Hasegawa 1/48 Ju-87G-2 'Stuka' Anti-Tank Attacker

KIT #: 09054 (Jt54)
PRICE: 2400 yen when new
DECALS: One option
REVIEWER: Scott Van Aken
NOTES: 1998 release


Hans-Ulrich Rudel, a Stuka ace, had suggested using two 37 mm (1.46 in) Flak 18 guns, each one in a self-contained under-wing gun pod, as the Bordkanone BK 3,7, after achieving success against Soviet tanks with the 20 mm MG 151/20 cannon. These gun pods were fitted to a Ju 87 D-1, W.Nr 2552. The first flight of the machine took place on 31 January 1943, piloted by Stepp. The continuing problems with about two dozen of the Ju 88P-1 and slow development of the Henschel Hs 129 B-3, both designs using the large, 7.5 cm Pak 40-based, autoloading Bordkanone 7,5 7.5 cm (2.95 in) cannon in a conformal gun pod beneath the fuselage, meant the Ju 87G was put into production. In April 1943, the first production Ju 87 G-1s were delivered to front line units. The two 37 mm (1.46 in) Bordkanone BK 3,7 cannons were mounted in under-wing gun pods, each loaded with two six-round magazines of armour-piercing tungsten carbide-cored ammunition. With these weapons, the Kanonenvogel ("cannon-bird"), as it was nicknamed, proved very successful in the hands of Stuka aces such as Rudel. The G-1 was converted from older D-series airframes, retaining the smaller wing, but without the dive brakes. The G-2 was similar to the G-1 except for use of the extended wing of the D-5. 208 G-2s were built and at least a further 22 more were converted from D-3 airframes. Only a handful of production Gs were committed in the Battle of Kursk. On the opening day of the offensive, Hans-Ulrich Rudel flew the only "official" Ju 87 G, although a significant number of Ju 87 D variants were fitted with the 37 mm (1.46 in) cannon, and operated as unofficial Ju 87 Gs before the battle. In June 1943, the RLM ordered 20 Ju 87Gs as production variants.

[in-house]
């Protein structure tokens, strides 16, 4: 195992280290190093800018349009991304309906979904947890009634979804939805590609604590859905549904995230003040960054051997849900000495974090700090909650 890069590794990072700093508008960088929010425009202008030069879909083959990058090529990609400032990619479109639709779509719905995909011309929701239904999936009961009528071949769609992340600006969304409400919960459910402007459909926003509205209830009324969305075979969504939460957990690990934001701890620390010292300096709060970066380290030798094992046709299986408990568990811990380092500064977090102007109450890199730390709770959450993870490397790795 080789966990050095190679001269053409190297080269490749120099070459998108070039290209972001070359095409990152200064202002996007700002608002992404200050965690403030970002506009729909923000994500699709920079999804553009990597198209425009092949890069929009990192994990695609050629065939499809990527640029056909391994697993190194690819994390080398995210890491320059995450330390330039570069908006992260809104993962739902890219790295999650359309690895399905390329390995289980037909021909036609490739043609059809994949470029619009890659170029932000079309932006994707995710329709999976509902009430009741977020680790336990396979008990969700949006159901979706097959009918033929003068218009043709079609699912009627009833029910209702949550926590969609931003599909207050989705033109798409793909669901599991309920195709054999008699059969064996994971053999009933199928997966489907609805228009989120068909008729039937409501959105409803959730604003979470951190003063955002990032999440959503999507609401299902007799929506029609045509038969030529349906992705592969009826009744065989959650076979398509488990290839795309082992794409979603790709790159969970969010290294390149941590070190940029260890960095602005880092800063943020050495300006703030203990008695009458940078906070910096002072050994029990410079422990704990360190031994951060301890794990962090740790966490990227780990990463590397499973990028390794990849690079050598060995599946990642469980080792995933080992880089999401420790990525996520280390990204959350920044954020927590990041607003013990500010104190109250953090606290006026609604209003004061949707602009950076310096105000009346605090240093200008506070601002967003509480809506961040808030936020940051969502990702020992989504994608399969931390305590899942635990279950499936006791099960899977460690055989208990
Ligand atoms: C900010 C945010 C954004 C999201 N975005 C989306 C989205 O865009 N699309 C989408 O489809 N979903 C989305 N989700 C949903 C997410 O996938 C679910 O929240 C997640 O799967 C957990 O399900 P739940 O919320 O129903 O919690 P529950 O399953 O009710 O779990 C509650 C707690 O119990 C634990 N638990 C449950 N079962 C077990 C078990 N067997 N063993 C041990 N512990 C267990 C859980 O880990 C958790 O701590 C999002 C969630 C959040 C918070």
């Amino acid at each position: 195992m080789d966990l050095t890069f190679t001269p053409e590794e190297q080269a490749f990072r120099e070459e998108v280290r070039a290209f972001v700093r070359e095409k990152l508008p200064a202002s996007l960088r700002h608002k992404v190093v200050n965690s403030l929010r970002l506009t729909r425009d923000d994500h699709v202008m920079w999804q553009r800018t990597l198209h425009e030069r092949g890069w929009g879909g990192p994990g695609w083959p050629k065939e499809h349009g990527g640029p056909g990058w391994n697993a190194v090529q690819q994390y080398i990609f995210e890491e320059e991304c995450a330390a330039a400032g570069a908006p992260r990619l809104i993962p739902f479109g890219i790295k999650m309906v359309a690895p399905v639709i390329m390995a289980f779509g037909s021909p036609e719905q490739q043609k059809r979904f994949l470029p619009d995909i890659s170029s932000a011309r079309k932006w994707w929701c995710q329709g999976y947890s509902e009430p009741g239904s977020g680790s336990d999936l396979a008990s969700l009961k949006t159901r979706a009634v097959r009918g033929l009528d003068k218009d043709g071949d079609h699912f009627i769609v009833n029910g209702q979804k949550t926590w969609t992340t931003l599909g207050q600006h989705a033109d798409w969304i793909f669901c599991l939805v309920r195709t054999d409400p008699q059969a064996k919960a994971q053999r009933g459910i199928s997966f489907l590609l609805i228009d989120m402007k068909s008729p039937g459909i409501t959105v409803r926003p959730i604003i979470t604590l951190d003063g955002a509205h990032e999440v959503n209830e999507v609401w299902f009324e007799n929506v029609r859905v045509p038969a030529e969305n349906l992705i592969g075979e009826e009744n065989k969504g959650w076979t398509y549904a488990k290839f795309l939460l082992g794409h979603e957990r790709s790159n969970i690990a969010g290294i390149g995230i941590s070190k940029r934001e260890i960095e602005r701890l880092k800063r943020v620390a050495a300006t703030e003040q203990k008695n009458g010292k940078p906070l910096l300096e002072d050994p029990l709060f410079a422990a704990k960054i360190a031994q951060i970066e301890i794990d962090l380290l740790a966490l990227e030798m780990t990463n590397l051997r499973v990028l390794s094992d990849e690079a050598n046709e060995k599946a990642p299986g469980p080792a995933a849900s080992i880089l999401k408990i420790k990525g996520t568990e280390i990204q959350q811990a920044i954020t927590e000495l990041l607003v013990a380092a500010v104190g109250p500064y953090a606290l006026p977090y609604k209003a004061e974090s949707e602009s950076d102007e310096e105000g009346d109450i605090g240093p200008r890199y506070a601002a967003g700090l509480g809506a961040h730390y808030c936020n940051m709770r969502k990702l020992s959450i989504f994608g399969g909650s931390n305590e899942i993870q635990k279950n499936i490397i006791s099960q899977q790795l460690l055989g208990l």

Probably little surprise to anyone, this kit is simply their standard Ju-87D-5 with additional sprues to make the G version. It is pretty obvious that the G was planned from the start as there are areas on the lower wing for you to open holes for the special gun mounts.

As with all Hasegawa kits, the detailing is very good. There are full side panels for the interior with most of the bits and pieces already molded in place. This is satisfactory for the vast majority of modelers who don't want to fuss with a lot of tiny bits and pieces. One thing the interior could use are belts for the pilot and gunner.

In line with other Hasegawa Stuka kits, the forward section is separate. As all their kits use the same basic fuselage, this helps them to keep the cost down. Of course you get separate wings and landing gear that are germane to this variant. That includes the different canopy that requires a little trimming of the interior opening. Also different are the struts that hold the tailplanes. As this is the cannon armed plane, there's no need for dive brakes. There is also a separate sprue for the wider prop blades. Now, if you wanted to build a standard D-5 you could though I don't think the main bomb fins are provided nor the bomb crutch.

Instructions are standard fare for Hasegawa with Gunze paint references. There is only one marking option and that is for Rudel's plane as shown on the box art in RLM 70/71/65. Decals (not shown) are 'old school' with the whites that are off-white, though they are probably still usable if you so wished.


So there you have it. I don't think anyone else has done a series of Stukas in this scale, so that makes the now 25 year old Hasegawa kits the best around. I can tell you from experience that these make into great models with little muss or fuss.



November 2023 

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